Some claim it is proof that big cats really do roam East Anglia.
But last night this photograph sparked the riddle of the Beccles lynx.
The photo, said to be of a Northern lynx killed near the town, sparked controversy after it appeared on a website for big cat enthusiasts.
The British Big Cats Society (BBCS) claims the 59 lb adult cat was blamed for killing 15 sheep in two weeks and was shot by a farmer near Beccles.
The group claims the photograph is genuine and, although the incident happened back in the summer of 1991, details have only just been revealed to the public.
But last night the town's police and its hunting community sought to cast doubt on the authenticity of the photograph.
Robert Tilney, who runs R Tilney and Son Gunsmiths in Beccles, said he believed the photograph was a fake.
He said: "I have talked to my shooting friends about this photograph and we are of the opinion it is a hoax.
"I think if a farmer around here had shot an animal like this then I would have heard about it at some point.
"The hunting community is quite close-knit and there would have been rumours. I am very sceptical."
Leon Crosson, a former sergeant at Beccles police station, said: "I was here around that time, but I cannot remember anything about a big cat being shot in the area. It is absolute news to me."
But Danny Bampling, founder of the BBCS, said: "One of our members knew about this. He was involved in a small way and took the pictures in 1991."
Mr Bampling stressed that neither the farmer, who allegedly shot the Lynx, nor the person who took the picture of the dead cat, wished to be identified for legal reasons.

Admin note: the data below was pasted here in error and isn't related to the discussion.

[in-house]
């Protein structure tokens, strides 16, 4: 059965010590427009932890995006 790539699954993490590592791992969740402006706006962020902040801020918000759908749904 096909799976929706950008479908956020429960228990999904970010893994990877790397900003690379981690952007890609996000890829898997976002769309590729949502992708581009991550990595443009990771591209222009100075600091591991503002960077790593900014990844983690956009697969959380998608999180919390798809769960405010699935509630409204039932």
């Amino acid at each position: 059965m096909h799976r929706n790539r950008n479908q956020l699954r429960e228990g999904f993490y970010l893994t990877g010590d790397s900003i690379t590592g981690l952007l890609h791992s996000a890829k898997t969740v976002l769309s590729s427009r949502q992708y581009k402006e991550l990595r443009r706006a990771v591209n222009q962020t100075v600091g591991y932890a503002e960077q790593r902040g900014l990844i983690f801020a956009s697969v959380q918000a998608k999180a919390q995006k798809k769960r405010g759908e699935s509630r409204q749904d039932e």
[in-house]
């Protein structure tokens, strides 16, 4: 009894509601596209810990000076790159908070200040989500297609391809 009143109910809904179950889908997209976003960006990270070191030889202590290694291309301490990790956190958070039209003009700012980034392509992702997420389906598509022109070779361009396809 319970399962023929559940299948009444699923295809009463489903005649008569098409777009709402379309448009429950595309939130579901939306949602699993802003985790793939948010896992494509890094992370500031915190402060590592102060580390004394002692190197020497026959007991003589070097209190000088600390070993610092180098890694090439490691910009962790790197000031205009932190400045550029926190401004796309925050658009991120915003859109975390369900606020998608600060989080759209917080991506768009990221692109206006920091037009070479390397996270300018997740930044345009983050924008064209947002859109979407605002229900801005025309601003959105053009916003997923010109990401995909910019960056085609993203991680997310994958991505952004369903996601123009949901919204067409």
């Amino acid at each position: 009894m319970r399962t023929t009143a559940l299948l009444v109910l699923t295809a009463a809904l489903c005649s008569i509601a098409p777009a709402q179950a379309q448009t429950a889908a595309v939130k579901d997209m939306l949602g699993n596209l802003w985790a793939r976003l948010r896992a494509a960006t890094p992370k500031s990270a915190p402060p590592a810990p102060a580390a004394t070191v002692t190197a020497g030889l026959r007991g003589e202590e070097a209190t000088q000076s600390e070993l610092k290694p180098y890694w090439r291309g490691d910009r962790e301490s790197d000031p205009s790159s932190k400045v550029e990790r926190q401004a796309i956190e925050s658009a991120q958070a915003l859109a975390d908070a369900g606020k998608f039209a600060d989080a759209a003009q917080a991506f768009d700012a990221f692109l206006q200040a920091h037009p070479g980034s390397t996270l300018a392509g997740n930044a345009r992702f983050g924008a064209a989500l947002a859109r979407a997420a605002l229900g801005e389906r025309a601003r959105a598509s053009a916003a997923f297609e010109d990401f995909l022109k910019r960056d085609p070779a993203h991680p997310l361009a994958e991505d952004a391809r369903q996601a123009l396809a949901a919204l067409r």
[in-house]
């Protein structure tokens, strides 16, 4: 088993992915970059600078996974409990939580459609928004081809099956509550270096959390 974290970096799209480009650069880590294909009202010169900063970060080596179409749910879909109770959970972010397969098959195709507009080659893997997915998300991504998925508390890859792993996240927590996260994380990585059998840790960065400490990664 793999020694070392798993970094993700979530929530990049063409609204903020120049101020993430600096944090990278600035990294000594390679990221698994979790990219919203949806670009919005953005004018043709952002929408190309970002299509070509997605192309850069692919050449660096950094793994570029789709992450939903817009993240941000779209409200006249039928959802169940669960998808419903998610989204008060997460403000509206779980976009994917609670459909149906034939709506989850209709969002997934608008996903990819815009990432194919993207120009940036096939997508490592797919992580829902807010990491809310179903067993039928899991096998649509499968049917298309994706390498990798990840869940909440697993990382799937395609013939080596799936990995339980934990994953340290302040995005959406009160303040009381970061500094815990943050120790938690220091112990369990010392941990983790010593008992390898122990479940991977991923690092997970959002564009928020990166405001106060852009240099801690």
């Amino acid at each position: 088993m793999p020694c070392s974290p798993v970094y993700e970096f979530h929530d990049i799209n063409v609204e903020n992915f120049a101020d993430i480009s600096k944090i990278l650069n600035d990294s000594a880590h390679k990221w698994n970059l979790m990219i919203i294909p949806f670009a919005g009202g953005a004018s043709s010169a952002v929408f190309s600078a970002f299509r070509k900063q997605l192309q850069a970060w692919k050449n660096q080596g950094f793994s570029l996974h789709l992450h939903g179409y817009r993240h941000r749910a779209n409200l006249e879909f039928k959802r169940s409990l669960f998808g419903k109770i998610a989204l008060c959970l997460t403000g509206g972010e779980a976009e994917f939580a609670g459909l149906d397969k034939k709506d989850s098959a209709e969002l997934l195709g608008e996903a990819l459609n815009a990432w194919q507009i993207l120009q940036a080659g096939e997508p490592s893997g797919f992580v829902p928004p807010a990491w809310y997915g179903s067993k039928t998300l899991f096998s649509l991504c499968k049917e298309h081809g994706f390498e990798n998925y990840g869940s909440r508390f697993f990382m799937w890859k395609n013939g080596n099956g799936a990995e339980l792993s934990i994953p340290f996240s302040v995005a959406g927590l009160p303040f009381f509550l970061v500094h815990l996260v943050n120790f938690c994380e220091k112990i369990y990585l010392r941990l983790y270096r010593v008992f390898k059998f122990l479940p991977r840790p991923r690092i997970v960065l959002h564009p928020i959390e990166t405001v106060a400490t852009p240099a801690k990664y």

"It is because it is such a grey area legally when it comes to shooting wild animals," he said.
"I have also had phone calls from the police and Home Office about this."
Mr Bampling said the body of the lynx was now in the hands of a local collector.
"After spending a short time in the farmer's freezer it was sold on to a local game dealer, who then had it stuffed and sold it to a local collector, who apparently now has it on display in his house," he said.
"I'm not surprised about the controversy, but at the end of the day we have researched the story and have been in contact with the people concerned.
They are very adamant that they do not want any details released," he said.
Norvie Barry, a gamekeeper from Reydon, near Southwold, said he also believed the photograph could be genuine.
"There have been a lot of rumours about this lynx. And although I am not completely sure who shot it, I am pretty sure it did happen," he said.
The news comes as the number of recorded sightings of pumas, panthers, and other wild beasts doubled last year to 1082, according to new figures from the BBCS, up from just 438 in 2001.
Eastern Daily Press, 23 rd January 2003
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